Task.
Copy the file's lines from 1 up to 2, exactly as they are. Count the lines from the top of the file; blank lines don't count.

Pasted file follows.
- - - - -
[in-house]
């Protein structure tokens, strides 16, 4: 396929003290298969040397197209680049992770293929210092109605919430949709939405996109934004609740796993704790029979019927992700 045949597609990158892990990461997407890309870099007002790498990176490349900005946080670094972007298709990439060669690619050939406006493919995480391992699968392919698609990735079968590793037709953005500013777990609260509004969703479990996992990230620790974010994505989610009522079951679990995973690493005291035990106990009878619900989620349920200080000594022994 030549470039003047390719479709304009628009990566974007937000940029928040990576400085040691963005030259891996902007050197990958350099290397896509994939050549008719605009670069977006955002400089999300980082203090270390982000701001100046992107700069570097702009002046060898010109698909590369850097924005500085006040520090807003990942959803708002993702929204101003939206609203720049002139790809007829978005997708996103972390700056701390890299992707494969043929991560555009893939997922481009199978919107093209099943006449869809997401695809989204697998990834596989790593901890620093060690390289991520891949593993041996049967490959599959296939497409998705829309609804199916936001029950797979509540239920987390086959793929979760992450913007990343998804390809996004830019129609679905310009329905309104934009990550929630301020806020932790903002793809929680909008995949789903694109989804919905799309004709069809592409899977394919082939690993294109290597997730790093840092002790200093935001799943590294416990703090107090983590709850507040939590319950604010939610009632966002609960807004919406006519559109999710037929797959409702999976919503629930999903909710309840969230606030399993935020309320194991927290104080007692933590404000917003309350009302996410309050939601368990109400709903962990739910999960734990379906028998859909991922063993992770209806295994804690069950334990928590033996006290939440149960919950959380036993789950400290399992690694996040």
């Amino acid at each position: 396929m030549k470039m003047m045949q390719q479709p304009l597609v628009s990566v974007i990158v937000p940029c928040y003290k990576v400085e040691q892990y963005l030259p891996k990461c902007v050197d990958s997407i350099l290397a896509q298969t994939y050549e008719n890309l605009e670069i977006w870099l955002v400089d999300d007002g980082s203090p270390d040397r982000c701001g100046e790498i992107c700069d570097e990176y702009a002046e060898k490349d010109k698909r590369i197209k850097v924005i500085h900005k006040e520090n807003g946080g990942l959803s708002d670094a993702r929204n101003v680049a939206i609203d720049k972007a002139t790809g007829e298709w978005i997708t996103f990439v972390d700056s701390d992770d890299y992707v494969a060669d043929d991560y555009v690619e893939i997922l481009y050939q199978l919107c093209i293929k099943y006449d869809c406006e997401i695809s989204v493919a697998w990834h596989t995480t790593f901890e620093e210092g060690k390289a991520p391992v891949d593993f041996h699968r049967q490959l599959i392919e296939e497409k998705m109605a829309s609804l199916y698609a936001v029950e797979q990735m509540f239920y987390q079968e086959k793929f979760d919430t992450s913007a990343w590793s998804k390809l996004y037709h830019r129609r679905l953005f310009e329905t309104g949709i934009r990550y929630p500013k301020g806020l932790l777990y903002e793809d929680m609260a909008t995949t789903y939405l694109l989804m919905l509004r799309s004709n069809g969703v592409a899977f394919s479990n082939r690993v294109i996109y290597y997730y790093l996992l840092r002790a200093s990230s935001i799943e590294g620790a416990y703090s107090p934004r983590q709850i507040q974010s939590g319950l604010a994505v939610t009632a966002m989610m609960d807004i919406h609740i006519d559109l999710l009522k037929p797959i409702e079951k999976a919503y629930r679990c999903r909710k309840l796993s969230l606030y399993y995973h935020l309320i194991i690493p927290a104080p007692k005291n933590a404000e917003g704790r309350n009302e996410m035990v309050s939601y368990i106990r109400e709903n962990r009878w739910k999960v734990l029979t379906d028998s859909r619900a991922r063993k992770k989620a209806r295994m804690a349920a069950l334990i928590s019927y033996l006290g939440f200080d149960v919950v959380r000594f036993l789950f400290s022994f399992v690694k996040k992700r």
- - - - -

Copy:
[in-house]
């Protein structure tokens, strides 16, 4: 396929003290298969040397197209680049992770293929210092109605919430949709939405996109934004609740796993704790029979019927992700 045949597609990158892990990461997407890309870099007002790498990176490349900005946080670094972007298709990439060669690619050939406006493919995480391992699968392919698609990735079968590793037709953005500013777990609260509004969703479990996992990230620790974010994505989610009522079951679990995973690493005291035990106990009878619900989620349920200080000594022994 030549470039003047390719479709304009628009990566974007937000940029928040990576400085040691963005030259891996902007050197990958350099290397896509994939050549008719605009670069977006955002400089999300980082203090270390982000701001100046992107700069570097702009002046060898010109698909590369850097924005500085006040520090807003990942959803708002993702929204101003939206609203720049002139790809007829978005997708996103972390700056701390890299992707494969043929991560555009893939997922481009199978919107093209099943006449869809997401695809989204697998990834596989790593901890620093060690390289991520891949593993041996049967490959599959296939497409998705829309609804199916936001029950797979509540239920987390086959793929979760992450913007990343998804390809996004830019129609679905310009329905309104934009990550929630301020806020932790903002793809929680909008995949789903694109989804919905799309004709069809592409899977394919082939690993294109290597997730790093840092002790200093935001799943590294416990703090107090983590709850507040939590319950604010939610009632966002609960807004919406006519559109999710037929797959409702999976919503629930999903909710309840969230606030399993935020309320194991927290104080007692933590404000917003309350009302996410309050939601368990109400709903962990739910999960734990379906028998859909991922063993992770209806295994804690069950334990928590033996006290939440149960919950959380036993789950400290399992690694996040």